SEOUL, South Korea (AP) — U.S. Defense Secretary Ash Carter gently chided China on Friday for its approach to territorial disputes in the South China Sea, suggesting Beijing has been isolated by its strong-arm tactics.
Speaking at a news conference with his South Korean counterpart, Carter implicitly accused the Chinese of militarizing the issue, highlighted in recent days by evidence of Chinese land reclamation projects which have turned a number of previously submerged reefs in the Spratlys archipelago into artificial islands. The islands could be used for military and other facilities to bolster China's disputed territorial claims.
"One of the consequences" of not dealing with territorial disputes "in a multilateral, diplomatic fashion is it's hard to have friends and allies that way," Carter said. "And the United States has lots of friends and allies and partners in this part of the world." He added, "We don't conduct ourselves coercively, we don't militarize situations like that."
China rejects the notion that it is behaving irresponsibly. In Bejing on Friday, Foreign Ministry spokeswoman Hua Chunying said China advocated talks to resolve tensions between rival claimants to islands in the South China Sea, where island groups sit astride some of the world's busiest shipping lanes and potentially huge mineral reserves.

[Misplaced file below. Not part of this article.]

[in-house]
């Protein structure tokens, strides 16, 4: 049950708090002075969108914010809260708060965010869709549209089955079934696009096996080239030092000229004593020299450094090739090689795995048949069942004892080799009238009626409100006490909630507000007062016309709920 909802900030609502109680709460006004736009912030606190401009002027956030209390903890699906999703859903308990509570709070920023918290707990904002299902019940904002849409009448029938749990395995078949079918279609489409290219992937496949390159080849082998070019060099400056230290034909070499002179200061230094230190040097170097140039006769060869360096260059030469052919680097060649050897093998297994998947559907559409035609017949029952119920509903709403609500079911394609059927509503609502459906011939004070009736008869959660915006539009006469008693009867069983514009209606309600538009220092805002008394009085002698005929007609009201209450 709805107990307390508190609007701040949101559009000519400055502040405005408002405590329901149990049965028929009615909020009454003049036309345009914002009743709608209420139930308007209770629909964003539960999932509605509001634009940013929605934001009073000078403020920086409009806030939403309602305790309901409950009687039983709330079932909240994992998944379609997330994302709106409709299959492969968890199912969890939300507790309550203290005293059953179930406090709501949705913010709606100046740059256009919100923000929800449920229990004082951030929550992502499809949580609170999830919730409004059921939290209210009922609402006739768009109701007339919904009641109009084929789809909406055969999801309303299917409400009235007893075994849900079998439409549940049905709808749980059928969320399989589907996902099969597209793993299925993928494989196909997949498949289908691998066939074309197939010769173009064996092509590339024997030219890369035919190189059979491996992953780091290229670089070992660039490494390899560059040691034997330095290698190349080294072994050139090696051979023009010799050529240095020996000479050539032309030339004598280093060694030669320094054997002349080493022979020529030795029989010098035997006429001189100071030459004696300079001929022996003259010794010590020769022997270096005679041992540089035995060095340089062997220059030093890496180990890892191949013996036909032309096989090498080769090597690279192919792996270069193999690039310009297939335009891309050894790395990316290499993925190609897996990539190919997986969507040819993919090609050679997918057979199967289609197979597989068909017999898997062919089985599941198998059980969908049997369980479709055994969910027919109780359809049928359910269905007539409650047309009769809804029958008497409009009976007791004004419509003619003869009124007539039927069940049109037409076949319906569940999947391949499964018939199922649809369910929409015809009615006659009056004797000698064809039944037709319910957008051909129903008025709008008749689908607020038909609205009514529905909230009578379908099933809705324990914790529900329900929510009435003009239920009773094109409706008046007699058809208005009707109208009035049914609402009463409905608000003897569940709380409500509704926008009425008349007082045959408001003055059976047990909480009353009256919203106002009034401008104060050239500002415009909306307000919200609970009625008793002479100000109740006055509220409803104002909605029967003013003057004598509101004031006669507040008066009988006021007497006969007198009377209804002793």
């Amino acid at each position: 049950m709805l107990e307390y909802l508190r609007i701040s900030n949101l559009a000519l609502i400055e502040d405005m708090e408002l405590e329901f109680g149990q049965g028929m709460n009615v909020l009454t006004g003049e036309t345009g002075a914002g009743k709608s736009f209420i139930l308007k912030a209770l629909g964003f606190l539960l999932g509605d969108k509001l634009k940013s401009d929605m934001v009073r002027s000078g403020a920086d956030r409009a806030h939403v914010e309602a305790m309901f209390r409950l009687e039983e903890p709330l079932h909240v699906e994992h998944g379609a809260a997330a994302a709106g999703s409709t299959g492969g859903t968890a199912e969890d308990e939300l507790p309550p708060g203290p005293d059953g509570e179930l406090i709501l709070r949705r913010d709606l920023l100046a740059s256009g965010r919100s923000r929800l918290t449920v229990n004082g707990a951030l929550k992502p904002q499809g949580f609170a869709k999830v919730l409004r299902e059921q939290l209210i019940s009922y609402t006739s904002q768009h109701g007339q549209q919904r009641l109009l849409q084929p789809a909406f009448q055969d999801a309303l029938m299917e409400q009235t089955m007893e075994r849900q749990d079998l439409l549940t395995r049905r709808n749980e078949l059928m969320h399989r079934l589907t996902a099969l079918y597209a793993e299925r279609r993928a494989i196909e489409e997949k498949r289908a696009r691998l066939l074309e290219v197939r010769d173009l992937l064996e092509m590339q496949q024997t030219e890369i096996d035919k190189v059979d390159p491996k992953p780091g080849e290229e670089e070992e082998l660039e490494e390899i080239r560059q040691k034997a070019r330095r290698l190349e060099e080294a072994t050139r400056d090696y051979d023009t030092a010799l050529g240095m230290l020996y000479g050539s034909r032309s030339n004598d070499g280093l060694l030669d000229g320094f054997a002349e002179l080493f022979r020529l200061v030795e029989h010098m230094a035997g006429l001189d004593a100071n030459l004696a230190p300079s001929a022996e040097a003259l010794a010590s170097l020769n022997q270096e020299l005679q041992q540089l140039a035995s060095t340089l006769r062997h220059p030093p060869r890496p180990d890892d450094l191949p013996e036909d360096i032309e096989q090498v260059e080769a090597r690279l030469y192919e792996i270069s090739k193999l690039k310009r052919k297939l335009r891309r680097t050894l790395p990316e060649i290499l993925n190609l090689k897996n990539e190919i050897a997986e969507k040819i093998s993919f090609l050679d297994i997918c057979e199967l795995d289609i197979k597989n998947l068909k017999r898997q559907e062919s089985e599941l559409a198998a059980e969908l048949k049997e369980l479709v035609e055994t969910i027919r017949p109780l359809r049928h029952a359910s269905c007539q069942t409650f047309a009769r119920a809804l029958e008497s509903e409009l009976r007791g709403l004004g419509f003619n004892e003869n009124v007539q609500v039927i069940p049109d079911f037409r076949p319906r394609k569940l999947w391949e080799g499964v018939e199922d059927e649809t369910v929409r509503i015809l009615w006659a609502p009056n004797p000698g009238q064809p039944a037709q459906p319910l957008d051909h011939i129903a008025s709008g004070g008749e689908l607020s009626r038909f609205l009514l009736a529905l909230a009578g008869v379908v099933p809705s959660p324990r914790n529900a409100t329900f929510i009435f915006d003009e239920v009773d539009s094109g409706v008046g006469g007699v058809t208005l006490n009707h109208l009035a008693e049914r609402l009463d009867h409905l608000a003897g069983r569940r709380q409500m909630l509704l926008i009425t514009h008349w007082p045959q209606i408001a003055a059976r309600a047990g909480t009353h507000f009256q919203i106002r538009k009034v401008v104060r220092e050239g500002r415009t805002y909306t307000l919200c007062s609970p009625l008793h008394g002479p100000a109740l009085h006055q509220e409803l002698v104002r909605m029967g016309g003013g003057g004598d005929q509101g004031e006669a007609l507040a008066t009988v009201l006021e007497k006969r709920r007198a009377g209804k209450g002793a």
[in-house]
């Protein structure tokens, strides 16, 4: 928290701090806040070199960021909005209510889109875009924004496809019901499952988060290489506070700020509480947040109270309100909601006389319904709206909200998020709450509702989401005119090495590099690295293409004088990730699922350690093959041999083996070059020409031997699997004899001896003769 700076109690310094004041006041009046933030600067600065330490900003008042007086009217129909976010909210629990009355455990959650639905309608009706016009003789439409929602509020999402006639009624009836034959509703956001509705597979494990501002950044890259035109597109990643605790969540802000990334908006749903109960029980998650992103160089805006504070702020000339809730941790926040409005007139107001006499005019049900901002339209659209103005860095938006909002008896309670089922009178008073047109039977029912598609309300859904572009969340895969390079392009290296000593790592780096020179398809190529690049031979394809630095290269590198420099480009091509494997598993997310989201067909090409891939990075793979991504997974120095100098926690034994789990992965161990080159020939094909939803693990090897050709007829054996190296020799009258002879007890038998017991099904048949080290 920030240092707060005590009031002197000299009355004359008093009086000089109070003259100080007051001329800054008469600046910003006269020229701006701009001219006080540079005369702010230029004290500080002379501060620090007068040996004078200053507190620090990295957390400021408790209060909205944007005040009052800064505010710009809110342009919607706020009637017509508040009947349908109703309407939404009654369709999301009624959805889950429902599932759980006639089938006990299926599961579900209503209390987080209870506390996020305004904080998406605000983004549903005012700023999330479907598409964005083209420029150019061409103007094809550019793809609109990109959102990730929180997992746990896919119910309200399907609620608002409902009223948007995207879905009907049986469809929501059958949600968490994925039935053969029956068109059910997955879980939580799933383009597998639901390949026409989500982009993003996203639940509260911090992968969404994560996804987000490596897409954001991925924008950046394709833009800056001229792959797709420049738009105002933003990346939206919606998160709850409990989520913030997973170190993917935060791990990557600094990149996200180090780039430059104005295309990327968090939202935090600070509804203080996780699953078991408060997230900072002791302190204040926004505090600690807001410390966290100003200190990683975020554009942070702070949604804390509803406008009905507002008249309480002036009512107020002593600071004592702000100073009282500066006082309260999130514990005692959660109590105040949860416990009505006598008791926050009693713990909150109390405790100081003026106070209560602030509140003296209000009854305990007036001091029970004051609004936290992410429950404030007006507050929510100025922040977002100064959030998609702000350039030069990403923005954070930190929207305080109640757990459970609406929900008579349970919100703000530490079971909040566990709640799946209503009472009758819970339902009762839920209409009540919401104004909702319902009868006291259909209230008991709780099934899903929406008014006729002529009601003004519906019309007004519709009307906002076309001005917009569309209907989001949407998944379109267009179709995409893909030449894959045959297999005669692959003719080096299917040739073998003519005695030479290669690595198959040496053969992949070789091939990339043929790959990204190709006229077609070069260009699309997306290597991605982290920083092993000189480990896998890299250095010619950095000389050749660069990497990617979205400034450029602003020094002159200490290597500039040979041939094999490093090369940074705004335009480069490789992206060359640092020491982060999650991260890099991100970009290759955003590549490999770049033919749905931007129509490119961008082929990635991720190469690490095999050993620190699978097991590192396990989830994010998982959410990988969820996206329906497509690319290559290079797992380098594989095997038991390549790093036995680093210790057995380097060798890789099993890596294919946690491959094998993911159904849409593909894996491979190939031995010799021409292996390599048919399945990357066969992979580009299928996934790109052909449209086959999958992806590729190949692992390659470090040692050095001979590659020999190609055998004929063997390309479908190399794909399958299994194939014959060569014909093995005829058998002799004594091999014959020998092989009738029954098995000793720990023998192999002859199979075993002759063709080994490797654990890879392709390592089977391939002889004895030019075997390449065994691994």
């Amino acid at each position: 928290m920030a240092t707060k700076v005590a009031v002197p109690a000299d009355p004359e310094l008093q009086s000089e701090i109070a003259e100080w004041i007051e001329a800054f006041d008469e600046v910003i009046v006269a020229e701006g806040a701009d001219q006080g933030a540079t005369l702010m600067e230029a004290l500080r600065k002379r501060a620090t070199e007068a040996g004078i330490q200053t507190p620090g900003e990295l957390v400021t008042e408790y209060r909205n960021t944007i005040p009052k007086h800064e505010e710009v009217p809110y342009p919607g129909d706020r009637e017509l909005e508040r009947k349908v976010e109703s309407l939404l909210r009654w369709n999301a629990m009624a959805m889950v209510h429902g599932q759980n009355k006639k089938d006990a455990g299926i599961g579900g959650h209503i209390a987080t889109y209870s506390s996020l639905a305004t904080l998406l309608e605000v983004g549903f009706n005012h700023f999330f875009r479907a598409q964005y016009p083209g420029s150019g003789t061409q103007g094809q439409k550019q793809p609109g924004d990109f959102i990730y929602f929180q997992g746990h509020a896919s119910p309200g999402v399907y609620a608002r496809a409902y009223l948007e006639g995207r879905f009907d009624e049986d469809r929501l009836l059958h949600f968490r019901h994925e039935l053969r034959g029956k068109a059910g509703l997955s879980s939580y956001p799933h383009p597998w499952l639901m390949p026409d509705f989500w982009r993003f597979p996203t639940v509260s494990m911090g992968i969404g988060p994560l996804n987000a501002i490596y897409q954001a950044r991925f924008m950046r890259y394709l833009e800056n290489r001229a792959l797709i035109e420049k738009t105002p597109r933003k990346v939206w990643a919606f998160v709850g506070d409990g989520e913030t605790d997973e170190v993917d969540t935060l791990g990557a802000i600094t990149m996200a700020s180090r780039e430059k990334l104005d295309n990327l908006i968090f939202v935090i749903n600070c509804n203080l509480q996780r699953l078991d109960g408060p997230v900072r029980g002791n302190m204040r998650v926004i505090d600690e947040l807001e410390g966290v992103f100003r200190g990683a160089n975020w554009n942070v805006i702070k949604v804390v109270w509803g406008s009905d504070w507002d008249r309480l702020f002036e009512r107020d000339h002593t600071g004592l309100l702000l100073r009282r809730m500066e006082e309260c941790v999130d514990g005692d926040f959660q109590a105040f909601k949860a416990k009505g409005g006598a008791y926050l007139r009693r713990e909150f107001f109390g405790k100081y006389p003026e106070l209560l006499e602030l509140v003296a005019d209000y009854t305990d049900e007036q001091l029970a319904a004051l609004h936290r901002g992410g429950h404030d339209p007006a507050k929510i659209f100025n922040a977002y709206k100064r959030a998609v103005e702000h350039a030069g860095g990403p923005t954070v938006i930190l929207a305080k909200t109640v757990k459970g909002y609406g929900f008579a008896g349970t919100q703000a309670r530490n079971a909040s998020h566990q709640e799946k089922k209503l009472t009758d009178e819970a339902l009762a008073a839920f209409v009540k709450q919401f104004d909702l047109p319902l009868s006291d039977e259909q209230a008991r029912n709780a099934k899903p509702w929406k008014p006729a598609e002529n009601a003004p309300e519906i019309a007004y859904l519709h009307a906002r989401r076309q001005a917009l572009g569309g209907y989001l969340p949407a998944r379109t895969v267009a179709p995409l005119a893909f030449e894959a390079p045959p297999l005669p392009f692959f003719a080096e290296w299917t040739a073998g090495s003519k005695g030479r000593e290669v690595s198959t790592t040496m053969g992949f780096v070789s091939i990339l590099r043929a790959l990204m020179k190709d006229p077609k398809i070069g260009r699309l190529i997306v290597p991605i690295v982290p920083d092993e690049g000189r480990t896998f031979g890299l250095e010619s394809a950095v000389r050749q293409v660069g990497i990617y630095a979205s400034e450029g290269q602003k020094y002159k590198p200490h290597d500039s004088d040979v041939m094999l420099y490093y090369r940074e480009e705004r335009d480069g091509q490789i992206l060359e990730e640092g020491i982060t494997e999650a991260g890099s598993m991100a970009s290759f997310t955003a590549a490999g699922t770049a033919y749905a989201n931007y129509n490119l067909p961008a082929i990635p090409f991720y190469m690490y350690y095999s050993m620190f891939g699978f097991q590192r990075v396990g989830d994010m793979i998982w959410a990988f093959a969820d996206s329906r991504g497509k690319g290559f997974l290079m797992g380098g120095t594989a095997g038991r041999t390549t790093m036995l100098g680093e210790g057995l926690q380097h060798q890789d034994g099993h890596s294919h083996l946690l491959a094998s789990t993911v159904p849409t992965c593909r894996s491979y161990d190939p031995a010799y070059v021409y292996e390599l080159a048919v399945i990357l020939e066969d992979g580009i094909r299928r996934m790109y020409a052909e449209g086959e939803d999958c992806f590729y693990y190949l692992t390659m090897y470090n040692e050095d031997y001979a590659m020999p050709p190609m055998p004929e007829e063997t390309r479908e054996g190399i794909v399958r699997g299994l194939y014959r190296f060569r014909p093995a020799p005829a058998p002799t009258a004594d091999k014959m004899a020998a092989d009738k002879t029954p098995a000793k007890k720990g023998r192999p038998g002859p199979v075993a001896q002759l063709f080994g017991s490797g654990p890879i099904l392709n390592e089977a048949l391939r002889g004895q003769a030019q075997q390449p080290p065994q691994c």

Carter was on his first visit to Asia since becoming defense secretary in February. He met Friday with President Park Geun-hye and senior members of her government. Earlier in the week he was in Japan. Aides said Carter intended to discuss the South China Sea situation with U.S. officials at Pacific Command in Hawaii on Saturday.
Carter also paid a visit Friday to South Korea's 2nd Navy headquarters at Pyeongtaek naval base and laid a wreath at a memorial to the 46 South Korean sailors who died when the warship Cheonan was sunk in 2010. A Seoul-led international investigation concluded that the ship was hit with a North Korean high-explosive torpedo.
South Koreans were outraged by the attack, which North Korea denies was its doing.
South Korean Defense Minister Han Min Koo, standing beside Carter beneath the Cheonan's split hull, which stands in dry dock in memory of those who died, thanked the U.S. Pentagon chief for paying his respects.
"We showed today that should there be any further provocation by the North we will retaliate firmly and together," Han said as Carter nodded.